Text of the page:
Symptoms of lactose intolerance are common to other digestive system disorders. Therefore, if you suspect that you might have lactose intolerance, talk to your health care provider. She or he may order lab work to rule out a serious Irritable Bowel disease. To confirm the diagnosis of lactose intolerance, your health care provider may suggest the lactose tolerance test, the hydrogen breath test, or the stool acidity test.

The Lactose Tolerance Test 
Fasting before this test is required. At the beginning of the test, the patient drinks liquid containing the equivalent of lactose in two cups of milk. Over a period of 2 hours, blood samples are drawn to assess how well the body digests lactose. 

In healthy people, when lactose reaches the small intestine, lactase breaks it down into glucose and galactose. The liver breaks down galactose into glucose that enters the bloodstream. Hence, after ingestion of lactose, there should be an elevation of glucose in the bloodstream. However, if lactose is not completely broken down, a rise in blood glucose level does not occur. This finding serves as a confirmation of lactose intolerance.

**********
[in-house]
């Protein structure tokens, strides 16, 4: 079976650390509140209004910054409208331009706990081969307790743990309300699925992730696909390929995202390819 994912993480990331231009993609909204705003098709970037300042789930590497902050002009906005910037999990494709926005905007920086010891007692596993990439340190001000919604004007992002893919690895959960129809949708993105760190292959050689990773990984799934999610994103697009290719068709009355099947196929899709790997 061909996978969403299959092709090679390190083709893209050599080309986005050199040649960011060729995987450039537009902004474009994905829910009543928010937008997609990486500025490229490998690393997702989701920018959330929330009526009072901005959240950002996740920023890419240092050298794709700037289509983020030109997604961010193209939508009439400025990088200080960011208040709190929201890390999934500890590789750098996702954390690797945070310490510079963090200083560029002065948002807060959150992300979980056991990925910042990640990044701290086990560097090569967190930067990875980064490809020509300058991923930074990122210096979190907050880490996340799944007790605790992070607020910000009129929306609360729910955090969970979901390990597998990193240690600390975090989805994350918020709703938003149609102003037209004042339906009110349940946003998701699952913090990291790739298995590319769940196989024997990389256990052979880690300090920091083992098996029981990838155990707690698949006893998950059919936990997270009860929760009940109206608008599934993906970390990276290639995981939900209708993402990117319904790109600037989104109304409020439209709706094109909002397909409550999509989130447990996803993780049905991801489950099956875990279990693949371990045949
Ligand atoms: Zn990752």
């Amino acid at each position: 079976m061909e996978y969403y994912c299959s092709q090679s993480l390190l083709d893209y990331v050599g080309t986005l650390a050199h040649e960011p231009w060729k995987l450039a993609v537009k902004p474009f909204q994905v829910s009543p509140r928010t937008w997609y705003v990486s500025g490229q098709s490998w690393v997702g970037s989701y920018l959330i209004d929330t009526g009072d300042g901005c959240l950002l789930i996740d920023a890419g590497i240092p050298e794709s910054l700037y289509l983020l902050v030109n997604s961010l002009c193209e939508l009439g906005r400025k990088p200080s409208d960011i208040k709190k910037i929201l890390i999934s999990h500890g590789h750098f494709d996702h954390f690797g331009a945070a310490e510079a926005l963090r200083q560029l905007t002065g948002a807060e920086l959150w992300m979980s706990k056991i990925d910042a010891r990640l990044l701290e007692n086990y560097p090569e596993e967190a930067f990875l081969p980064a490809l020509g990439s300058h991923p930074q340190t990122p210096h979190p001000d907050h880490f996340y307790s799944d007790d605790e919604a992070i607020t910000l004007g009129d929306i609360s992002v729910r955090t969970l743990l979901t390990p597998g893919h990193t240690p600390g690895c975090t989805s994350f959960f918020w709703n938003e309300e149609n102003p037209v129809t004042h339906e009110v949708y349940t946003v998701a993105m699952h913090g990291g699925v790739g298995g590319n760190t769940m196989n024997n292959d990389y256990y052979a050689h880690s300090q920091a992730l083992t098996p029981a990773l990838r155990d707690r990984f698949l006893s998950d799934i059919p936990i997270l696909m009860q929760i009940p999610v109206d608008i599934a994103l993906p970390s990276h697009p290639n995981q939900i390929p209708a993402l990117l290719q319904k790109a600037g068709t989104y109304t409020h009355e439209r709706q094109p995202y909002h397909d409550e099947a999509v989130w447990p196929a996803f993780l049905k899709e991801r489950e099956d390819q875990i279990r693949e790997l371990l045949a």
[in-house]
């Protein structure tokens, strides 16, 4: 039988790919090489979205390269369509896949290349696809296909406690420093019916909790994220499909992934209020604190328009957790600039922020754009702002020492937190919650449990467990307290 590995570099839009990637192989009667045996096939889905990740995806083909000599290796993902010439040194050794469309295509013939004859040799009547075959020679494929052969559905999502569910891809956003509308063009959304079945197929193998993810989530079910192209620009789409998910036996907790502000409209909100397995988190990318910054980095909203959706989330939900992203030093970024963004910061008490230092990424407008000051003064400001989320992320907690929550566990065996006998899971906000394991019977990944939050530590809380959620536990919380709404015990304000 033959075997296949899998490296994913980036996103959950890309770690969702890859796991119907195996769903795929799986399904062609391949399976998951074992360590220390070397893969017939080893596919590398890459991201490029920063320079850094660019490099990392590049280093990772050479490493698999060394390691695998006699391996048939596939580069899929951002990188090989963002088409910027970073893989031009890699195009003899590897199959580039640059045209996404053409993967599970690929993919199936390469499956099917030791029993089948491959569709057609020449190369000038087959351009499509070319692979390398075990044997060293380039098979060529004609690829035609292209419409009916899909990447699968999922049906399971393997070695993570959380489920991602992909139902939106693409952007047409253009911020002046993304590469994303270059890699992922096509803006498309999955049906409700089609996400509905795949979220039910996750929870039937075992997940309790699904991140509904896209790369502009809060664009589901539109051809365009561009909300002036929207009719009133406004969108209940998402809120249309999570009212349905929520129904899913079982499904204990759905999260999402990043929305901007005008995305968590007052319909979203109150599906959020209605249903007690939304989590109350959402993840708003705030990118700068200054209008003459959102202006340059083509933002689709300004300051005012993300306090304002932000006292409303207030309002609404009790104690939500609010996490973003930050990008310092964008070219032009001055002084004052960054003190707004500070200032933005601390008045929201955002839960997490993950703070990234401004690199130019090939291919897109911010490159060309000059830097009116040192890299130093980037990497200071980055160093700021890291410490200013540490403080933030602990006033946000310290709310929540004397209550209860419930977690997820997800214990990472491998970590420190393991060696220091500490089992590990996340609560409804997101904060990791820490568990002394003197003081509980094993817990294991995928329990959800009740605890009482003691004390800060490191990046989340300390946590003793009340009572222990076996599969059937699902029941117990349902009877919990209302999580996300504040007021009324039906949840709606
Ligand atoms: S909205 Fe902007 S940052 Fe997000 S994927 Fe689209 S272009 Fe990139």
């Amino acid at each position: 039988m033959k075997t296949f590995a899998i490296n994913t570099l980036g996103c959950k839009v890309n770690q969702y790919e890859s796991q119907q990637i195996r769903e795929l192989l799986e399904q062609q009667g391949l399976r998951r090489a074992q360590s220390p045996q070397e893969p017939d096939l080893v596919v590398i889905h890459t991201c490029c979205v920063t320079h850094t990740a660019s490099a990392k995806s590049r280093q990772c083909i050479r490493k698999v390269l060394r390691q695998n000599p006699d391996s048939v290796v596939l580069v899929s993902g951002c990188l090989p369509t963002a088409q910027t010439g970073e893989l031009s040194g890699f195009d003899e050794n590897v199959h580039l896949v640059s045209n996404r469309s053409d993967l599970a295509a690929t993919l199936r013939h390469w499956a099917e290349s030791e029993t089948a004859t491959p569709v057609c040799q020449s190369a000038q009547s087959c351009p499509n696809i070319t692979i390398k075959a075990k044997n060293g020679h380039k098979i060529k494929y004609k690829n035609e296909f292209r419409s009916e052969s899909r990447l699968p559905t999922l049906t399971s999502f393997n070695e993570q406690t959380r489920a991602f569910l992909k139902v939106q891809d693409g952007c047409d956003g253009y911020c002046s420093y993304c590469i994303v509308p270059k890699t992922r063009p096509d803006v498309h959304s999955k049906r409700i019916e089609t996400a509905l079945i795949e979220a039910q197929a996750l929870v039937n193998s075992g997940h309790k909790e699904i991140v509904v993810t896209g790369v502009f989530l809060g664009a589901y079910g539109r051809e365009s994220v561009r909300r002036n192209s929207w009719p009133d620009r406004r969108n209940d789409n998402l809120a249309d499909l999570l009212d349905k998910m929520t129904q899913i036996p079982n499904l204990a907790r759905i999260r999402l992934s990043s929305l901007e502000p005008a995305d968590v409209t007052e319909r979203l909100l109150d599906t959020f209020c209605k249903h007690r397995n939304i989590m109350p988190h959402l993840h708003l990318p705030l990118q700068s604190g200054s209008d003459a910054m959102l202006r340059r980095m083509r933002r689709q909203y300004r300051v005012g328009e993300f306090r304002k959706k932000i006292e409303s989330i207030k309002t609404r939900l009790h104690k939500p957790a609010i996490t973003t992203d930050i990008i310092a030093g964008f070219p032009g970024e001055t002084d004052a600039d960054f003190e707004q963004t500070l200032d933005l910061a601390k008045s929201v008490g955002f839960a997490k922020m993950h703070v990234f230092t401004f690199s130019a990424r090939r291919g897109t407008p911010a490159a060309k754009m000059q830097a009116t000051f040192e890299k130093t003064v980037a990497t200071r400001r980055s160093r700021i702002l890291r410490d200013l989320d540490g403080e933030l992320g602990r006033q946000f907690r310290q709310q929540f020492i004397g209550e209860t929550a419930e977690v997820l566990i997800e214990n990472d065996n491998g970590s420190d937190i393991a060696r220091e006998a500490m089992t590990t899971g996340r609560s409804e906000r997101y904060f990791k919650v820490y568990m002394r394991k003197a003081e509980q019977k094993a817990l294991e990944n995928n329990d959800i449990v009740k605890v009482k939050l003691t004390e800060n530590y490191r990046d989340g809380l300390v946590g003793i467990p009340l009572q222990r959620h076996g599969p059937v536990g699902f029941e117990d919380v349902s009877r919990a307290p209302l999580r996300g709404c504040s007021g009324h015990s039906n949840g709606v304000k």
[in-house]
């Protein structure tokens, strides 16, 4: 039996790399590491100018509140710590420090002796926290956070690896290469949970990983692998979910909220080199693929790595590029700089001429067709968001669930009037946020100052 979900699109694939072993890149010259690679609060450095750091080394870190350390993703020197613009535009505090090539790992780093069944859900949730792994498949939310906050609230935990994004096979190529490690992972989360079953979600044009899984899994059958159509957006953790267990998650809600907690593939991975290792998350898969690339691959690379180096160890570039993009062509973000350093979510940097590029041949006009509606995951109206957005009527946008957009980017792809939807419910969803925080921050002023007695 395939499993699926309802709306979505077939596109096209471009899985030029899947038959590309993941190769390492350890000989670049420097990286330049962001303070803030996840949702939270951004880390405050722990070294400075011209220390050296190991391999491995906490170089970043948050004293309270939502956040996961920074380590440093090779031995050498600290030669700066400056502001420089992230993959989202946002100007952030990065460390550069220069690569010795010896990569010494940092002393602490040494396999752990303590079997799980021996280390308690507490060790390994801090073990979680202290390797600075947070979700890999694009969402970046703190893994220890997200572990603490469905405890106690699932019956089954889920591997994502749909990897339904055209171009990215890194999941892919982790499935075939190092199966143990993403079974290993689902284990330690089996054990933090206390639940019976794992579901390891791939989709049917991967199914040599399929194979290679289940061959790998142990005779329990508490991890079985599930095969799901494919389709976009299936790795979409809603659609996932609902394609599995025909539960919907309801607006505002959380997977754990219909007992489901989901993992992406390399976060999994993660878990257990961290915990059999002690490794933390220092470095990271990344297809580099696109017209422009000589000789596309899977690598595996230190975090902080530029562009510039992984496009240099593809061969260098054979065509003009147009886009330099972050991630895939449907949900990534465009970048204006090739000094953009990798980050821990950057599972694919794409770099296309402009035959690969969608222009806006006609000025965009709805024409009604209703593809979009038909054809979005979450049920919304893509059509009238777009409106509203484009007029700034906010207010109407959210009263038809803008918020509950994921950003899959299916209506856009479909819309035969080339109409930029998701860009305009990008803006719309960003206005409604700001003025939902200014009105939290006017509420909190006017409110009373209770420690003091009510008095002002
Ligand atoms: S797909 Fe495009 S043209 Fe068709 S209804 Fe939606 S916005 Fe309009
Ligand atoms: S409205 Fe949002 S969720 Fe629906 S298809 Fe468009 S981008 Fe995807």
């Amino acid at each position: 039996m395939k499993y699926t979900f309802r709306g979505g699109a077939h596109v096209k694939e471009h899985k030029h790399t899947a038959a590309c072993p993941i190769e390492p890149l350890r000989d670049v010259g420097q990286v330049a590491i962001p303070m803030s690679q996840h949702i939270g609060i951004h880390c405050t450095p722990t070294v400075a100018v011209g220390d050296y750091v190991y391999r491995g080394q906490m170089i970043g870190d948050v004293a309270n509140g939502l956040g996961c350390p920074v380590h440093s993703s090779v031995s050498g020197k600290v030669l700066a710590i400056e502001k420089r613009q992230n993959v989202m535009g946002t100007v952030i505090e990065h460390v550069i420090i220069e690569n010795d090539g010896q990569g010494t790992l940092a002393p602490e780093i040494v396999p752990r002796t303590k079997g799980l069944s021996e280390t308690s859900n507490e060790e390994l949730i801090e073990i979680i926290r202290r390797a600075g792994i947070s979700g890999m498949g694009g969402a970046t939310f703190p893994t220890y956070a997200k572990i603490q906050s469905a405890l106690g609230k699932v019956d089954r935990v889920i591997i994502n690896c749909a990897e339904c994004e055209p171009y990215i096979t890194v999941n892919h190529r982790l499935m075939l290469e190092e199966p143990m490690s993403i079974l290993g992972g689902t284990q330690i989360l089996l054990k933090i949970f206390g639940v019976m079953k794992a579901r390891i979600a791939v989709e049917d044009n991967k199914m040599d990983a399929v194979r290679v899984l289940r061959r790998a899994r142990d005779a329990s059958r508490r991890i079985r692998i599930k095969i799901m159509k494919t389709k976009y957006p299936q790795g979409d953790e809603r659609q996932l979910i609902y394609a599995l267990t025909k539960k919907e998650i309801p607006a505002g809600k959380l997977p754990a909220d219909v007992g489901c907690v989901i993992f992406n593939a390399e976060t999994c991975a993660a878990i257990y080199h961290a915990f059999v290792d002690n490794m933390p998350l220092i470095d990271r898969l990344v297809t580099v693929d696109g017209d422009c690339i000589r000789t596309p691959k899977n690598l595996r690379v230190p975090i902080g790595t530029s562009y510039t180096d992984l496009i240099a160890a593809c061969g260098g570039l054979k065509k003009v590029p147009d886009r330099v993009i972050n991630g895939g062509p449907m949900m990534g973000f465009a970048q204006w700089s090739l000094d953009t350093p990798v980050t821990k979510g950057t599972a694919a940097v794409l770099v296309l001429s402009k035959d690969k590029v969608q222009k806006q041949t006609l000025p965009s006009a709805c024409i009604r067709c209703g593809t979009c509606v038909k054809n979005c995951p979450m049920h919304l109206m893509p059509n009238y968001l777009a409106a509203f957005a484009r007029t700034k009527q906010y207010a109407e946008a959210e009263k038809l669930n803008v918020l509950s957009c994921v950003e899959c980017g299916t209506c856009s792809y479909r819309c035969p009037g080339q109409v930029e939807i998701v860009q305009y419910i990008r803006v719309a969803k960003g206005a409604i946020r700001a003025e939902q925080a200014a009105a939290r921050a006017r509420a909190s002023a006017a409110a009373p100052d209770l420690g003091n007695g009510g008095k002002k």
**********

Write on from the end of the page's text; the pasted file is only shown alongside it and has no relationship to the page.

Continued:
The Hydrogen Breath Test
This test measures levels of hydrogen in a person’s breath. Healthy people do not exhale large amounts of hydrogen. In people with lactose intolerance, as lactose passes from the small intestine into the colon and bacteria begin breaking it down, hydrogen and/or methane are produced. Those gases are absorbed by the bloodstream and carried to the lungs.

The patient drinks liquid containing lactose, and their breath is analyzed at regular intervals. Higher levels of hydrogen and/or methane in the breath confirm the diagnosis of lactose intolerance. 

The Stool Acidity Test
This test can be performed on infants and children, because the previous two tests require ingestion of large amounts of lactose that may lead to diarrhea and thus dehydration. The stool acidity test measures the amount of acid in the stool. When undigested lactose passes the digestive system, lactic acid is released into the stool. Therefore, the stool’s acidity increases.

How is it managed?